When I was a teenager, I was part of one of those amazing 1990s youth groups that was so ridiculously cool, Buzzfeed made posts about us 30-something years later (seriously, just google Buzzfeed youth group). On one our mission trips, we got to spend a day on a lake in West Virginia, waterskiing, tubing and cruising the lake on a pontoon boat, after camping all night (in the pouring rain of course). I learned all my water-sport skills from youth group and on this trip, I was trying to learn to dive.
I knew how it looked in my head. I knew I wanted to do it. I knew I was going to do it. But then I would stand on the edge of the boat and have my youth-pastor's wife Shelly, go over the mechanics again ... and again ... and again. Finally, as I stood with my diving arms out and over my head, leaning toward the water's surface, knees bent to spring, I started to ask another question and Shelly put her hand between my shoulder-blades and shoved me into the water.
It was brilliant.
I learned to dive that day.
A few summers later, I stood at the top of of 70 foot platform overlooking the adventure park. Harnessed at hips and shoulders and attached to the rope, I was stuffing down every human instinct to LIVE. My hands are currently sweating as I remember that moment of youthful invincibility. I was terrified, but I also couldn't stand the thought of being too scared to actually do it.
I screamed all the way down with my eyes closed, clutching the foam-covered spring to my chest as if it was going to help. I opened my eyes and screamed all the way UP as the spring brought me upward, and then I took a breath and screamed all the way down to the pillow below.
But I can boast to my kids that I bungee jumped.
As an adult, I've come to more platforms and felt the fear as I look over the edge. The leaps are much less glamorous: Do you buy a new fridge or a used one from Craigslist? Do you stop your good-enough business to do something closer to your heart? Do you address the situation that you see brewing or do you ride it out and hope it resolves on its own?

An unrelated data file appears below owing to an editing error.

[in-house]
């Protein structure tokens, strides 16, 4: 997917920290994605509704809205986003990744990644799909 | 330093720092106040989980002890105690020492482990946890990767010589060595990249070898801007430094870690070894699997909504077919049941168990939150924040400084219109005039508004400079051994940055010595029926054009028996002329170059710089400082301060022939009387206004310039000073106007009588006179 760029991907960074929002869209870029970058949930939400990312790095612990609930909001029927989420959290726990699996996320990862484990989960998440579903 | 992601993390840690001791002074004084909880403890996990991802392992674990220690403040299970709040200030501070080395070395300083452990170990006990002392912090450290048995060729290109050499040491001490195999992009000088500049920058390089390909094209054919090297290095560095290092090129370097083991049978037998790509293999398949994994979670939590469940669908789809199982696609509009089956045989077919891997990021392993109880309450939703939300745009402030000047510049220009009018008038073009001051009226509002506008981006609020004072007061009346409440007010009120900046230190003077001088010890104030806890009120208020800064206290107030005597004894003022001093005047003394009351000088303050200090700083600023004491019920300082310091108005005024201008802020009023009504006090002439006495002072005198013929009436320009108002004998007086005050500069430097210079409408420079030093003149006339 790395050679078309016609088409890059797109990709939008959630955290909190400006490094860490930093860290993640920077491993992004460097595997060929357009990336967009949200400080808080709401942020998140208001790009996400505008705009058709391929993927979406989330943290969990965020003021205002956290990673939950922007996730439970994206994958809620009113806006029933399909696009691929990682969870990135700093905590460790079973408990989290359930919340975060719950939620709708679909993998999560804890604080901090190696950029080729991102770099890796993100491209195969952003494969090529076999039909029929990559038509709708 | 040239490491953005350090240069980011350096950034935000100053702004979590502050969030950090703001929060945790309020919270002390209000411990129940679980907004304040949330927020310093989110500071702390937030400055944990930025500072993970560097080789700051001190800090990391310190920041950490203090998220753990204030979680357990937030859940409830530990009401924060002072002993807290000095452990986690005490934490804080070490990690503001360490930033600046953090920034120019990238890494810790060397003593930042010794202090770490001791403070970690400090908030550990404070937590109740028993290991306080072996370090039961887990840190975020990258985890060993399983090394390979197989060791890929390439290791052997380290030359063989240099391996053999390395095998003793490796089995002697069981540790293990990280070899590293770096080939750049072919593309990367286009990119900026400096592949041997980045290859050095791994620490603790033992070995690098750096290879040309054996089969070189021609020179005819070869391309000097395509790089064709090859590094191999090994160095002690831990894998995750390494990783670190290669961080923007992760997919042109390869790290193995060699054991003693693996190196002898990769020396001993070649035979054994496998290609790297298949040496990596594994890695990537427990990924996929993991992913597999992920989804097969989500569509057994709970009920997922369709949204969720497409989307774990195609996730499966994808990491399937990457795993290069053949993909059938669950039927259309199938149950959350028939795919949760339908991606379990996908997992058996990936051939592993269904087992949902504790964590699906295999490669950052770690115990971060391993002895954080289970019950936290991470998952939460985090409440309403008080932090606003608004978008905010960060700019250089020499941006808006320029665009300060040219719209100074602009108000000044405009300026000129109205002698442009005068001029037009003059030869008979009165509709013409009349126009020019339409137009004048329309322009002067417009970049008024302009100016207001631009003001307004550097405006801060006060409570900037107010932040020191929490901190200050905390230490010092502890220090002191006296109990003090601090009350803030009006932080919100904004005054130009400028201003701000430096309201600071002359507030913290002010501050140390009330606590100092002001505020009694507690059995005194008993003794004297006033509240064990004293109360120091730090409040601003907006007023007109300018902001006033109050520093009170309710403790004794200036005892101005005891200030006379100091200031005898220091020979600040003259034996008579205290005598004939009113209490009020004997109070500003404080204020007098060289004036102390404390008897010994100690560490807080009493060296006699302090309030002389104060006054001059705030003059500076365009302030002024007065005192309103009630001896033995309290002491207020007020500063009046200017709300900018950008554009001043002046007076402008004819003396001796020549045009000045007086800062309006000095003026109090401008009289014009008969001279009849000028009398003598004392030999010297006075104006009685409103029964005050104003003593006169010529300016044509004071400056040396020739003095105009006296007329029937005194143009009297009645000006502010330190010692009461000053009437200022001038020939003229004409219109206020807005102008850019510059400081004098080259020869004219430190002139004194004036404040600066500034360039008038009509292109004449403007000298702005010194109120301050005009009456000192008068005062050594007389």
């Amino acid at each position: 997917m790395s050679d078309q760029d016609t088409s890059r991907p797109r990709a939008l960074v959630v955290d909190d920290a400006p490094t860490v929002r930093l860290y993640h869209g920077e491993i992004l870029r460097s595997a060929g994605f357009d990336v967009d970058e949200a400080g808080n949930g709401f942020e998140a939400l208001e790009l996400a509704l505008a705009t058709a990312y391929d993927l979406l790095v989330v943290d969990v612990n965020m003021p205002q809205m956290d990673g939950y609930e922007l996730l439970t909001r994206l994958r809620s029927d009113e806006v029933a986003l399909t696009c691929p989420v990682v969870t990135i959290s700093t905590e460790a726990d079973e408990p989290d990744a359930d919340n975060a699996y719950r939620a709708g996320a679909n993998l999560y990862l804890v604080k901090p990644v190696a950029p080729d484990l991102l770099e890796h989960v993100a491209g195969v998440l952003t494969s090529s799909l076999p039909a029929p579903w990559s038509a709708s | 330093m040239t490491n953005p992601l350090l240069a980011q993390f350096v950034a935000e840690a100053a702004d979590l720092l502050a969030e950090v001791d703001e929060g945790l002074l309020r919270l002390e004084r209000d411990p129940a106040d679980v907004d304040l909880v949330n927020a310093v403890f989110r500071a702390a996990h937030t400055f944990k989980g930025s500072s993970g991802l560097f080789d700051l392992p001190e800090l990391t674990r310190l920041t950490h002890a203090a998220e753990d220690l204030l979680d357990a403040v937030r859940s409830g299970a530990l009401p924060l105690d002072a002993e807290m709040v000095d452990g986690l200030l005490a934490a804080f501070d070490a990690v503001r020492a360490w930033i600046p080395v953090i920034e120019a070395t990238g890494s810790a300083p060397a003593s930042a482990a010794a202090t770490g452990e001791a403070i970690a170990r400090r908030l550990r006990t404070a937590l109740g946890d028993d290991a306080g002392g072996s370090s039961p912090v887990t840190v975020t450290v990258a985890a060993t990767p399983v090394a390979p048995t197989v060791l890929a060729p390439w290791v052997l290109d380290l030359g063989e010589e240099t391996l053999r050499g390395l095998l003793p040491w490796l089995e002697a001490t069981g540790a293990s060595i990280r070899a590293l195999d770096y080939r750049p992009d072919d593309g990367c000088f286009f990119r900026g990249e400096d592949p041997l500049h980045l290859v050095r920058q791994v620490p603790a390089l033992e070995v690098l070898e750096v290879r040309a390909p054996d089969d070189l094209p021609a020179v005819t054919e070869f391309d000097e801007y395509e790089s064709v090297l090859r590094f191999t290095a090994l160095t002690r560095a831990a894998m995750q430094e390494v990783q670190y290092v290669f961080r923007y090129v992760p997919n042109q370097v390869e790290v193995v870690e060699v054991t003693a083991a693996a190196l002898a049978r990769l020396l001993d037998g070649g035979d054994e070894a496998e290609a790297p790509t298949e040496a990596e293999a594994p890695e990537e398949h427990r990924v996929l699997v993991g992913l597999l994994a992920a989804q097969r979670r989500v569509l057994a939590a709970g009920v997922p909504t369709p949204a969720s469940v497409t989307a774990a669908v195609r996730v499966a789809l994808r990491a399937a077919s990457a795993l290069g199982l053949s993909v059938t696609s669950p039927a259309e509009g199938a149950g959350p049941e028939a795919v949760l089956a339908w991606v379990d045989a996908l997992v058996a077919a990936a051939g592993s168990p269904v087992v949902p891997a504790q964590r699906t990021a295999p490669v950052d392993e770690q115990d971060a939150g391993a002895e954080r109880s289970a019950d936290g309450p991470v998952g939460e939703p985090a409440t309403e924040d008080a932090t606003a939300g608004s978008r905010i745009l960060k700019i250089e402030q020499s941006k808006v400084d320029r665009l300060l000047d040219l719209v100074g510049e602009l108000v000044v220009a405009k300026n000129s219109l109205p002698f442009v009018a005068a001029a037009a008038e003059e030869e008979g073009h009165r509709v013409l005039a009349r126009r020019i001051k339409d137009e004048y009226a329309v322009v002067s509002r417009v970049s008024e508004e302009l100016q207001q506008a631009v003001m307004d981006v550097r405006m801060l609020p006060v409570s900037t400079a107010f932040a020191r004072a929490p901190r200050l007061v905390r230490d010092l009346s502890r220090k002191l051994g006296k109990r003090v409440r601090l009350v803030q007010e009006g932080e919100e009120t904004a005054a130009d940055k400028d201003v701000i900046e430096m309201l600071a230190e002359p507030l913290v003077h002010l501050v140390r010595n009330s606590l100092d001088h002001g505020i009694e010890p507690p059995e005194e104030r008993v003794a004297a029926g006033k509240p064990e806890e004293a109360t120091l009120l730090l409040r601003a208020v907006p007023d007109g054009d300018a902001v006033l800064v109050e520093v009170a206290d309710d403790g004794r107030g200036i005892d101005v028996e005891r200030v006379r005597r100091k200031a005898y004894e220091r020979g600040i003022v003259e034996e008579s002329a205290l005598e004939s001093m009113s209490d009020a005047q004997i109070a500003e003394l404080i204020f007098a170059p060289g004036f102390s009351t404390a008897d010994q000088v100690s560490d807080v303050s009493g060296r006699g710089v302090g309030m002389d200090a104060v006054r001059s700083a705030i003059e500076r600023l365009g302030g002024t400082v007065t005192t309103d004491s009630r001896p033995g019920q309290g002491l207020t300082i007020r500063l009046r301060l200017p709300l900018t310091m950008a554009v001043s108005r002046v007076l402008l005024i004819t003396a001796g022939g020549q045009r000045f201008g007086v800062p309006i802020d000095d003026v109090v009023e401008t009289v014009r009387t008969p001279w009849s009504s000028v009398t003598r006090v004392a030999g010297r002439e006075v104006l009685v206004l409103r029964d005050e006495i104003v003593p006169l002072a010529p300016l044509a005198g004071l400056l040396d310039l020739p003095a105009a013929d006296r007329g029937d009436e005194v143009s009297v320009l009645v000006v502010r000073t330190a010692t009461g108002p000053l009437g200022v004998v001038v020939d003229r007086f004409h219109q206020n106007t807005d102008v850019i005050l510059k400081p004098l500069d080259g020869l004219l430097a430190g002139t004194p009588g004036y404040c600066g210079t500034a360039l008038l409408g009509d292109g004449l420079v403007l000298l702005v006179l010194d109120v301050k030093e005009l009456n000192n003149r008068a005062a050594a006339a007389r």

I am not a good decision maker. It's one of the things I hate about myself the most.
Peter Rollins once described Rob Bell this way: "He just never looks back. He's just moving forward."
I have often thought about that and wished that I could be described that way. Fix your attention in a direction and go there fearlessly. No hemming and hollering. No need to be pushed off the boat. No screeching all the way down and all the way up and all the way back down again.
I don't know if I could ever be that person. My personality is one that wants to bring as many people along with me as I can, not just forge ahead on my own. I don't know if I will ever be fearless. I don't know if I will ever be able to make a decision quickly and decisively. I don't know if I will be able to avoid driving my friends and family insane by talking about it, and talking about it, and talking about it before I finally jump or get pushed.
I guess that is why, in the context of relationships, I give people a LOT of time and space. Even if it is obvious they should just jump off the boat. Even if I am tired of explaining the mechanics or listening to the possible outcomes. I have this idea that people know what they want to do. They are just getting ready to do it. I recently heard this amazing quote from John Philip Newell
"Spirituality does not consist of being told what to do, but it consists of being reminded of who we are."
It's true I needed a push to get off the boat. I'm sure you could almost feel that satisfaction in it. I bet you can imagine all kinds of situations you would love to just push somebody: the 11-year-old with the loose tooth. The husband who hates his job. The friend in conflict who just needs to make a change. It sometimes feels like all they need is a good shove. But often, that instinct is more about us wanting them to be done with their transition sooner because transitions are annoying. In a weird way, Shelley was actually affirming me by shoving me. She wouldn't have pushed somebody off the boat who couldn't swim. She wouldn't have pushed somebody off the boat who couldn't learn. She wouldn't have pushed somebody off the boat who didn't know the necessary mechanics of diving. That would have been mean. Instead, she was communicating loud and clear that I was capable. That I had all the information I needed to proceed. That even though I was scared, I could still do it. Which I why I came up out of the water laughing, climbed up on the boat and spent the rest of the day diving off it again and again. And why I climbed that 70 foot platform and jumped off. Because ultimately, being scared and screaming doesn't erase the fact that I am a person who will do things that scare me to death. That is who I am.
So I don't know what you are facing right now, but I know that you are loved.
You are more creative than you know.
You are made in the image of God.
You have something inside of you that is good and sacred.
And you know what to do, even if you are scared to do it.
Consider this your shove.